It's not uncommon to see LeBron James riding his bicycle to Miami Heat games. Cars will slow down in traffic as drivers try to catch a glimpse of The Chosen One. If you're not careful, you may run right into these slow-downs before you even realize what's going on. One moment it's the Miami Bass booming in the streets, but the next minute, it's your Volvo! Not to worry -- it's actually pretty simple to figure out what to do after a car accident in Miami. Before too long, you'll be back on your way, and not even King James' procession will be able to slow you down. Here are quick answers to common questions about the basics of a car accident case.
Q: What do I do after a car accident in Miami?
A: Offer help and exchange identifying information.
If anyone is hurt after the wreck, offer "reasonable assistance." In most cases this means offering a person a ride to a medical facility or calling an ambulance. You must do this if the person appears to need treatment or if he or she merely asks for it.
When it's safe, kindly exchange names, addresses, and vehicle registration numbers, and car insurance carrier information with all of the driver's involved in the pile-up and with any person injured or attending damaged property. If anyone asks to see it, display your driver license. Offer the same information to any law enforcement officer on the scene and investigating the incident. In addition, provide the officer with your insurance information. If you don't have the information on you at the time, turn it in within 24 hours so that the officer may void the citation you are likely to have received.
Q: Do I have to call the police?
A: Yes, notify law enforcement.
The law says that you must immediately report the crash to your local law enforcement if there appears to be at least $500 in damage or if someone is injured. These days, just about every little repair costs at least $500, so it's good practice to report all accidents. Throughout Miami-Dade County, report to the Miami P.D.'s non-emergency line at (305) 579-6111. If your mishap occurred on the freeway, call the Florida Highway Patrol's Miami Station at (305) 470-2500 or dial *347 from your cell phone. The investigating officer has 10 days to complete a report, and it will be available to you upon request. Reports are available to the public 60 days after the wreck. Check with the M.P.D.'s Records Unit for information on how to obtain a copy of a report.
Q: What do I have to tell an investigating officer?
A: Tell the truth, but be aware of your rights.
Be honest. It is a crime to give false information to an officer when reporting a collision. Some people worry that their statements may be used against them, but under Florida's laws relating to car accidents, generally, a "report or statement may not be used as evidence in any trial, civil or criminal." This applies to your statements for the purpose of preparing an crash report. But if you've been arrested after a crash, and properly read your Miranda rights, most lawyers advise individuals to exercise the right to remain silent.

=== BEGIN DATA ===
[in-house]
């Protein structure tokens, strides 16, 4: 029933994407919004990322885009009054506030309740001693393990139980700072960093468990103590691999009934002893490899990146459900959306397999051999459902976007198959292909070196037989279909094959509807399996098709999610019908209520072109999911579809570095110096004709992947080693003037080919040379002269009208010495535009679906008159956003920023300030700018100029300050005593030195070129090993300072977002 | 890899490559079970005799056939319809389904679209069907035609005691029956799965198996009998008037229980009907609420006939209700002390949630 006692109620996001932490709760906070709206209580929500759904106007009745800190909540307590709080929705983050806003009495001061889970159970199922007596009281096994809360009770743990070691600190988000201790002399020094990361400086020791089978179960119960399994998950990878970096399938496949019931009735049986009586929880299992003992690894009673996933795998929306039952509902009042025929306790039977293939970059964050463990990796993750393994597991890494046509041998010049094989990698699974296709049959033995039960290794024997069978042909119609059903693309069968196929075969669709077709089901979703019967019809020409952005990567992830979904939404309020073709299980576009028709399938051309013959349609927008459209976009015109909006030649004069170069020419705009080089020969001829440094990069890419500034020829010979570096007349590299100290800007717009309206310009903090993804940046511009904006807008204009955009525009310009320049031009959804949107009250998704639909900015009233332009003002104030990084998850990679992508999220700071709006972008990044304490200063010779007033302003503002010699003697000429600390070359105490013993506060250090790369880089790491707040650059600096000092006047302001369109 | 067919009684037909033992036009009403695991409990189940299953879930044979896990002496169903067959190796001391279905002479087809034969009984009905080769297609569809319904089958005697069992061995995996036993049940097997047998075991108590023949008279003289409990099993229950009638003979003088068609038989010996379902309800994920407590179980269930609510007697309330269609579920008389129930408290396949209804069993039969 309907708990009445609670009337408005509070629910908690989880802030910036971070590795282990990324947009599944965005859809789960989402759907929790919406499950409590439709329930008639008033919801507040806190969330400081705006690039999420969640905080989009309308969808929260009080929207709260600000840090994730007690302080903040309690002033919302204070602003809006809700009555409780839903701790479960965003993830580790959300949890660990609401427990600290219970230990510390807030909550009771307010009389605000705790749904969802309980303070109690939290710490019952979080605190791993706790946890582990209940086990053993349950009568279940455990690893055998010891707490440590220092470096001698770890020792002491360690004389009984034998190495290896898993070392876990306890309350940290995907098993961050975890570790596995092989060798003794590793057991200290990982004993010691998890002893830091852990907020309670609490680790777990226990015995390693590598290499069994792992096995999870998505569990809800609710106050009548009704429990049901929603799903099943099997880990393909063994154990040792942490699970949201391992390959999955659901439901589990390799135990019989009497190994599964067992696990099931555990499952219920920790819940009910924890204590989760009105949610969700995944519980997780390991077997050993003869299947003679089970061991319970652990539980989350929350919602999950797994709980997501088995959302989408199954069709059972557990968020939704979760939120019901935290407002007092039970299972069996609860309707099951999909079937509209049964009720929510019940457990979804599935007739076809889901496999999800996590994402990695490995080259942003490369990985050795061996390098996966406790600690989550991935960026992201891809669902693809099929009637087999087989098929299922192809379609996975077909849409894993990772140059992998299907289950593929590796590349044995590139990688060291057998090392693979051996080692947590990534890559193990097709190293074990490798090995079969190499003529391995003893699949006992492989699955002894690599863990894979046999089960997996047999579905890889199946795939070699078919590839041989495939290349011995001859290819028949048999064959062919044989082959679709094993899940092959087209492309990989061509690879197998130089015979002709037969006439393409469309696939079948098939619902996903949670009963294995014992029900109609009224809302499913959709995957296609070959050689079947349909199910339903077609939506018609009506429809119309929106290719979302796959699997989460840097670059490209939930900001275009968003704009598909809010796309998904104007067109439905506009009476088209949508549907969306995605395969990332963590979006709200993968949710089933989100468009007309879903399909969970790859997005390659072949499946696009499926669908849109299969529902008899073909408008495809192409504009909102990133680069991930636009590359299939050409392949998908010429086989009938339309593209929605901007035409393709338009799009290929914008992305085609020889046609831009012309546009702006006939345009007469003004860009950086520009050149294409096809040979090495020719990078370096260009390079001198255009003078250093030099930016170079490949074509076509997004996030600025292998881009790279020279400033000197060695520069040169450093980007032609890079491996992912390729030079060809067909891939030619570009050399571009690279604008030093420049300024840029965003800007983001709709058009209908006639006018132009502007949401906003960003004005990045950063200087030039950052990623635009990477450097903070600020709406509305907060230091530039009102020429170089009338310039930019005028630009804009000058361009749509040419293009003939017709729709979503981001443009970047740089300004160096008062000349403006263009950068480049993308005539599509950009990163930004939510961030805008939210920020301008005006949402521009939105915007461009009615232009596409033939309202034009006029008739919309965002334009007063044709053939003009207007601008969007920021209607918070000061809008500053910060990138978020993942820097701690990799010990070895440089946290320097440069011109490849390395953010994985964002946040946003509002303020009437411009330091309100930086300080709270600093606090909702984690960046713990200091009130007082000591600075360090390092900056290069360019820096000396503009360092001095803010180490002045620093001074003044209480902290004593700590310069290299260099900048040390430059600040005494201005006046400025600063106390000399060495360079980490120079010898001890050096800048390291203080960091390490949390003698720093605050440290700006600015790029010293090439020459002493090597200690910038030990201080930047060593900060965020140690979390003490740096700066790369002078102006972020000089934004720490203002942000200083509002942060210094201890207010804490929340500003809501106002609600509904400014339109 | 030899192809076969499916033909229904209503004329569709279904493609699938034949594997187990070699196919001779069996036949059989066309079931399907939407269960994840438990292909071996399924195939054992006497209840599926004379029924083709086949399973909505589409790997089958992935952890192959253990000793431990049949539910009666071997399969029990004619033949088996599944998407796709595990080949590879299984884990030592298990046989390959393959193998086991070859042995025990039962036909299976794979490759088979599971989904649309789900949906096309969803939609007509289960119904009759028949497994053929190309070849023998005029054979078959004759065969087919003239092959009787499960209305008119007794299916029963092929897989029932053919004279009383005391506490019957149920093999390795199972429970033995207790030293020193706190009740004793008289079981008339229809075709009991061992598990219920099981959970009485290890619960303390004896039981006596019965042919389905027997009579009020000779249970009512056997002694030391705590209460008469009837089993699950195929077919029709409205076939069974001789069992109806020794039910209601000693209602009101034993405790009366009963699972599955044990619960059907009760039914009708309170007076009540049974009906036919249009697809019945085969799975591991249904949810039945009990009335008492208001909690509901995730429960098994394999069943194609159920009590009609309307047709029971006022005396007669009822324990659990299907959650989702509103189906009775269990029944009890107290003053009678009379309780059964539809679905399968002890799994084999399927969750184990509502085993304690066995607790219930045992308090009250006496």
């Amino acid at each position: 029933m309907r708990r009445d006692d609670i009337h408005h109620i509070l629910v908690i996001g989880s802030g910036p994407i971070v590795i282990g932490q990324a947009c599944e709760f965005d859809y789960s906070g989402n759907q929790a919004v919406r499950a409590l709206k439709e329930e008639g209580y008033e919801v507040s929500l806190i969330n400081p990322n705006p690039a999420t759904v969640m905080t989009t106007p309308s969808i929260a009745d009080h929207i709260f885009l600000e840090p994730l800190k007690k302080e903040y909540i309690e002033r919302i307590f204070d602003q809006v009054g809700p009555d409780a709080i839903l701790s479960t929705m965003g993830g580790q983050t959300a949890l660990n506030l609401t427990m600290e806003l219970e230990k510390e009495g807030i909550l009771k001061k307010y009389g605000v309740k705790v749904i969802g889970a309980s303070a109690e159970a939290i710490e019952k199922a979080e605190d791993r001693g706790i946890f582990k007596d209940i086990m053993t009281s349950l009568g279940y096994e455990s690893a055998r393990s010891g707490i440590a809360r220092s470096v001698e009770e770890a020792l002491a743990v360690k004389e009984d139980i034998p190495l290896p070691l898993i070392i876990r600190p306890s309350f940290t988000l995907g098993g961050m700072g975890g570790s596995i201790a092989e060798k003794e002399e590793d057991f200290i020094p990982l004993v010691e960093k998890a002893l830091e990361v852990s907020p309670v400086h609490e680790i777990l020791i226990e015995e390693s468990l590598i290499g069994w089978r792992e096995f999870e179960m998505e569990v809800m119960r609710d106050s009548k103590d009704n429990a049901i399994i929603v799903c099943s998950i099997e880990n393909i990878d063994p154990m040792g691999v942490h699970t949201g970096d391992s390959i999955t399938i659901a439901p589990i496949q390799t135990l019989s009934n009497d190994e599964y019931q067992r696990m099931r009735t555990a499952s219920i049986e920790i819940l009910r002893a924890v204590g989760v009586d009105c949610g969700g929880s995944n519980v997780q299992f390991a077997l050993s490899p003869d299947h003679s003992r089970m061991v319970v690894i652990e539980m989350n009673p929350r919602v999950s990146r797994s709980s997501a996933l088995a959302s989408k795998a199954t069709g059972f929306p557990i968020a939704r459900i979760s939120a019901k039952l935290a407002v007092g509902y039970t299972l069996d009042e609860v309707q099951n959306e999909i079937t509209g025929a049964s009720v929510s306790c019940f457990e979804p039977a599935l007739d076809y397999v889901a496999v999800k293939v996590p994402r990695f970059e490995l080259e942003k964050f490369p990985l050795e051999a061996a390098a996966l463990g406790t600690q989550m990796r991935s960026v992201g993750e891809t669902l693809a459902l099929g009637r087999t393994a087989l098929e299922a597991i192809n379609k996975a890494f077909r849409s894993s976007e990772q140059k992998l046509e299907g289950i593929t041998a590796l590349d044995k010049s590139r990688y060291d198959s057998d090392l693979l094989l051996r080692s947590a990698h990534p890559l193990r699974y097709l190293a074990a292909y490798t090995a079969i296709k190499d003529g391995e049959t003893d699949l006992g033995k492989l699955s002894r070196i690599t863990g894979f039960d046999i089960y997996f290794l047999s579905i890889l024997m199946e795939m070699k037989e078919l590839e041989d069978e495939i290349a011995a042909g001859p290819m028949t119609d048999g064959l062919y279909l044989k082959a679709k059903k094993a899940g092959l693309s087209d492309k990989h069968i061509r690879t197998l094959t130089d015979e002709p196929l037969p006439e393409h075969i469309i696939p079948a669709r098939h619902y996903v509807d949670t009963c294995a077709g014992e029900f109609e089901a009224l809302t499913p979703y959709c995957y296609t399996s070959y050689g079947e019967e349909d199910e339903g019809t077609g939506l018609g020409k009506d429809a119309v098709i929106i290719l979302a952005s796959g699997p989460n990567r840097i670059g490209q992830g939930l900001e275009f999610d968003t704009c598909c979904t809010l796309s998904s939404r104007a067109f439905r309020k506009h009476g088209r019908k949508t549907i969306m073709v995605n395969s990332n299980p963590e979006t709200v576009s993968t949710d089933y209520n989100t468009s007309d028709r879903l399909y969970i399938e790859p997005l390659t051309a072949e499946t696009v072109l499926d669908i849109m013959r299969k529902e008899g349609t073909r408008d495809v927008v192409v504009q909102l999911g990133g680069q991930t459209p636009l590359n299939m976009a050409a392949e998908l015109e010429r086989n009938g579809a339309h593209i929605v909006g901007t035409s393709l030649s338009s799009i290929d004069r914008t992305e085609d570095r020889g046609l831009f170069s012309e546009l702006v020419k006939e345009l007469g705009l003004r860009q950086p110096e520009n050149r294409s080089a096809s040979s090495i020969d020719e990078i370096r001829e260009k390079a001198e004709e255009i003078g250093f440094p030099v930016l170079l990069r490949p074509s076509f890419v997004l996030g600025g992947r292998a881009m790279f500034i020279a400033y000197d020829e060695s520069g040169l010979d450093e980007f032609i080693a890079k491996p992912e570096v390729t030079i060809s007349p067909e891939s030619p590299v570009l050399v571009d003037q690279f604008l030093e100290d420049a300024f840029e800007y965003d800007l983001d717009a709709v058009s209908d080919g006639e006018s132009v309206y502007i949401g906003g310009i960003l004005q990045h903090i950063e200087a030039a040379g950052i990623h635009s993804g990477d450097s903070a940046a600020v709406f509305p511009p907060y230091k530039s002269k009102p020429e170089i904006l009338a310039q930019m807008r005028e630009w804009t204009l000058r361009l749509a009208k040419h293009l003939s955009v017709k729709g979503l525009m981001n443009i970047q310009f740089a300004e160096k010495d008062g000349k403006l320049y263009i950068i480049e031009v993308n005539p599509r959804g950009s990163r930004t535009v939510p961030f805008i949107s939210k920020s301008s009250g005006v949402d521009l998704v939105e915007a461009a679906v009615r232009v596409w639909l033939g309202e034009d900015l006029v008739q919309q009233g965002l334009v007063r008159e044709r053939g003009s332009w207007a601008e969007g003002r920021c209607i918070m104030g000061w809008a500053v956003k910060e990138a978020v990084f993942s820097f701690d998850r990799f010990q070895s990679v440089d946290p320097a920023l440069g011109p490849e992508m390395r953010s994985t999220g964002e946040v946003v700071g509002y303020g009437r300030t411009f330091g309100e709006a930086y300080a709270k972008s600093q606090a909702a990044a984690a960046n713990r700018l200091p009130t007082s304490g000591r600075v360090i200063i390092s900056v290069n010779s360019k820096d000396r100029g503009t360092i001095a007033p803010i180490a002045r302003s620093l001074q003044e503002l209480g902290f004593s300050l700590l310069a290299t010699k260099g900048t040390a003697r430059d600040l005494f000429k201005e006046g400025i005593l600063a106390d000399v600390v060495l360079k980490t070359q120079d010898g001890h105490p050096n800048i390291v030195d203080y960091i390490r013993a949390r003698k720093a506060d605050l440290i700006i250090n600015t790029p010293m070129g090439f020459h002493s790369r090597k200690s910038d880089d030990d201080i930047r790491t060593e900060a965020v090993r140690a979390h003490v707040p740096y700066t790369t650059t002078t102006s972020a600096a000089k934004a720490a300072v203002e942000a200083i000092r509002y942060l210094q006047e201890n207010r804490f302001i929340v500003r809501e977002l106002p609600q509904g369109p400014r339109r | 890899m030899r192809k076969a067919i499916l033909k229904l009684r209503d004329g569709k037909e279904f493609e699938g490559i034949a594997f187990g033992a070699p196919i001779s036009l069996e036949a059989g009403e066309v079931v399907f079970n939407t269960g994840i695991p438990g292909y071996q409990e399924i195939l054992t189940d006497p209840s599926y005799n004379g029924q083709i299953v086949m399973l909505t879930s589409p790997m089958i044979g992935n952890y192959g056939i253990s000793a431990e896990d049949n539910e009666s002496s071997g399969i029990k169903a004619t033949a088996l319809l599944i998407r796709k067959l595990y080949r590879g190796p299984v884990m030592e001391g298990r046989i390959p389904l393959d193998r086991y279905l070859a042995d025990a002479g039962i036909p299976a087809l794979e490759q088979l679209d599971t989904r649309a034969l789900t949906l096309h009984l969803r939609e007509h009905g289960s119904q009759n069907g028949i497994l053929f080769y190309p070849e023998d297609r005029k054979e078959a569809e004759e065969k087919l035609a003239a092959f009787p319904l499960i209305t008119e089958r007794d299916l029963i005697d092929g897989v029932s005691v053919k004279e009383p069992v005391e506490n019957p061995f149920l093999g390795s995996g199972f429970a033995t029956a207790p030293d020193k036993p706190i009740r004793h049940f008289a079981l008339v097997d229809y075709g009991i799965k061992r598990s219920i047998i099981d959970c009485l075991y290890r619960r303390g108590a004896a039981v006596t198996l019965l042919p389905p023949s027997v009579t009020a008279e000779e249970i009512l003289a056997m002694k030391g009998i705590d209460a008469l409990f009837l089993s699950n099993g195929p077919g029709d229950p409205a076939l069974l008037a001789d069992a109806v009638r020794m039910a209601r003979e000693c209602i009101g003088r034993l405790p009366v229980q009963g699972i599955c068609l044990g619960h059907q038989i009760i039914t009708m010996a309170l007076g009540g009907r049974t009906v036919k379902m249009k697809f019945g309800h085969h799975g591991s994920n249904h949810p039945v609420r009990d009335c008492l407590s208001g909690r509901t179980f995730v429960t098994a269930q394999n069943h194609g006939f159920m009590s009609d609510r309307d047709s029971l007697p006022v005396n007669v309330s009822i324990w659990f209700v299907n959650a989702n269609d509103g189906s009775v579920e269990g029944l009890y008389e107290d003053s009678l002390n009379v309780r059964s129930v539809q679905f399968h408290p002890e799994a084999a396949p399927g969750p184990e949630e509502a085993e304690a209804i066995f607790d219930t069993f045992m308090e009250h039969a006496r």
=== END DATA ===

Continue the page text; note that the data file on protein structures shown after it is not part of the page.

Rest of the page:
Q: How long do I have to stick around?
A: As long as it takes to finish reporting.
In most cases it's a crime, under Florida law, to leave the scene after you've been involved in an accident, so stay put. If someone has been hurt (or killed), you must remain on the scene until you've exchanged all of the above information and offered assistance. If the police are on the scene, remain there to complete the report. When you're finished, double check with the officer that it's alright to leave. If no officer arrives, then you should leave so that you can go to the nearest authorities.
Q: Who pays for the damage?
A: Your insurance covers you initially.
In Florida, every driver pays. For now, we have a no-fault system. Each driver must carry personal injury protection (PIP) and property damage liability insurance worth $10,000, not including the deductible. If you're injured, contact your own insurance provider to cover your medical bills and other expenses related to your recovery. You can only pursue a legal claim against an at-fault driver in the event of a serious accident. For more details on Florida's no-fault insurance laws, review the Florida Bar's materials on the subject. Check back regularly because car insurance laws can change quickly.
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If you've been injured in a serious auto accident, you will need to learn more about your ability to recover damages under Florida's no-fault insurance laws. While this can be a confusing topic of law, you don't have to figure out what to do after a car accident in Miami on your own. Let a legal expert guide you through the process and help you recover the maximum amount owed to you by Florida law. Start by getting a free case review today from a personal injury attorney in your area.
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